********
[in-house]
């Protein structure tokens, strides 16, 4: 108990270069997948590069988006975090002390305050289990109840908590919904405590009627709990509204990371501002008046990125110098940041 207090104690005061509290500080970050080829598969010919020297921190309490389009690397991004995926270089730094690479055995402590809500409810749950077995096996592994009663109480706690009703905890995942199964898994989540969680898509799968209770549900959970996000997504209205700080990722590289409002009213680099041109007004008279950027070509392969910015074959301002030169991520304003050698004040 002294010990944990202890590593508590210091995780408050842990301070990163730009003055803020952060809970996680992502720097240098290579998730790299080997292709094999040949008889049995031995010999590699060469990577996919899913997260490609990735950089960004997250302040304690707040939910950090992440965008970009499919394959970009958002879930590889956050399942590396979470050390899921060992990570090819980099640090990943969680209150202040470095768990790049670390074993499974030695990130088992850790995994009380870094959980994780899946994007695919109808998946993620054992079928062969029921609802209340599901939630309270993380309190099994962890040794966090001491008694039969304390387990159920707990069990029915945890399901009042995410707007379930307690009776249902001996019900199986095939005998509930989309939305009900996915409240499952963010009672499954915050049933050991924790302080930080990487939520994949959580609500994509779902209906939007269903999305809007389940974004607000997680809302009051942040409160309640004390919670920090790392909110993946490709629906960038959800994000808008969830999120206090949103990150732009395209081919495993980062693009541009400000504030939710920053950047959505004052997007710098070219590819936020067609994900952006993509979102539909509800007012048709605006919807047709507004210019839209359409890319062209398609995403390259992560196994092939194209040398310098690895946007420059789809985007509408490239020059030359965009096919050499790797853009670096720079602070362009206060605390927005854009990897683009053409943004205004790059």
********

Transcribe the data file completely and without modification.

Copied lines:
[in-house]
């Protein structure tokens, strides 16, 4: 108990270069997948590069988006975090002390305050289990109840908590919904405590009627709990509204990371501002008046990125110098940041 207090104690005061509290500080970050080829598969010919020297921190309490389009690397991004995926270089730094690479055995402590809500409810749950077995096996592994009663109480706690009703905890995942199964898994989540969680898509799968209770549900959970996000997504209205700080990722590289409002009213680099041109007004008279950027070509392969910015074959301002030169991520304003050698004040 002294010990944990202890590593508590210091995780408050842990301070990163730009003055803020952060809970996680992502720097240098290579998730790299080997292709094999040949008889049995031995010999590699060469990577996919899913997260490609990735950089960004997250302040304690707040939910950090992440965008970009499919394959970009958002879930590889956050399942590396979470050390899921060992990570090819980099640090990943969680209150202040470095768990790049670390074993499974030695990130088992850790995994009380870094959980994780899946994007695919109808998946993620054992079928062969029921609802209340599901939630309270993380309190099994962890040794966090001491008694039969304390387990159920707990069990029915945890399901009042995410707007379930307690009776249902001996019900199986095939005998509930989309939305009900996915409240499952963010009672499954915050049933050991924790302080930080990487939520994949959580609500994509779902209906939007269903999305809007389940974004607000997680809302009051942040409160309640004390919670920090790392909110993946490709629906960038959800994000808008969830999120206090949103990150732009395209081919495993980062693009541009400000504030939710920053950047959505004052997007710098070219590819936020067609994900952006993509979102539909509800007012048709605006919807047709507004210019839209359409890319062209398609995403390259992560196994092939194209040398310098690895946007420059789809985007509408490239020059030359965009096919050499790797853009670096720079602070362009206060605390927005854009990897683009053409943004205004790059």